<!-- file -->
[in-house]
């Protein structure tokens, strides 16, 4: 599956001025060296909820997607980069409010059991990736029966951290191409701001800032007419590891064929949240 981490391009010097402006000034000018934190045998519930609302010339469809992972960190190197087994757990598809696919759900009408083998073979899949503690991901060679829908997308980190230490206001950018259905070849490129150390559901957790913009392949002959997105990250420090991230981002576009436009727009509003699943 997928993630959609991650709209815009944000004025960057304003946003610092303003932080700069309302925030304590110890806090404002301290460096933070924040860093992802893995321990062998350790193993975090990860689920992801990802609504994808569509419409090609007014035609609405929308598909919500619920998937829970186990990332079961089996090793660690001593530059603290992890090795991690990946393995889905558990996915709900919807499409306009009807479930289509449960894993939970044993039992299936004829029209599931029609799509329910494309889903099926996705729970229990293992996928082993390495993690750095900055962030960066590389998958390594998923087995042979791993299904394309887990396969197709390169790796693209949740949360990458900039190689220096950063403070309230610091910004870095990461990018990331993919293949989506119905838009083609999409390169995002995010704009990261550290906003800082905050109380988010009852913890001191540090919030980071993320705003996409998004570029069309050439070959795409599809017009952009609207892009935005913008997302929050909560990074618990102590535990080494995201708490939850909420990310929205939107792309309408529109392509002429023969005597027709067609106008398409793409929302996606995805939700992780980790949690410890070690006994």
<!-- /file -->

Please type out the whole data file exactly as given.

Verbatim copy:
[in-house]
């Protein structure tokens, strides 16, 4: 599956001025060296909820997607980069409010059991990736029966951290191409701001800032007419590891064929949240 981490391009010097402006000034000018934190045998519930609302010339469809992972960190190197087994757990598809696919759900009408083998073979899949503690991901060679829908997308980190230490206001950018259905070849490129150390559901957790913009392949002959997105990250420090991230981002576009436009727009509003699943 997928993630959609991650709209815009944000004025960057304003946003610092303003932080700069309302925030304590110890806090404002301290460096933070924040860093992802893995321990062998350790193993975090990860689920992801990802609504994808569509419409090609007014035609609405929308598909919500619920998937829970186990990332079961089996090793660690001593530059603290992890090795991690990946393995889905558990996915709900919807499409306009009807479930289509449960894993939970044993039992299936004829029209599931029609799509329910494309889903099926996705729970229990293992996928082993390495993690750095900055962030960066590389998958390594998923087995042979791993299904394309887990396969197709390169790796693209949740949360990458900039190689220096950063403070309230610091910004870095990461990018990331993919293949989506119905838009083609999409390169995002995010704009990261550290906003800082905050109380988010009852913890001191540090919030980071993320705003996409998004570029069309050439070959795409599809017009952009609207892009935005913008997302929050909560990074618990102590535990080494995201708490939850909420990310929205939107792309309408529109392509002429023969005597027709067609106008398409793409929302996606995805939700992780980790949690410890070690006994």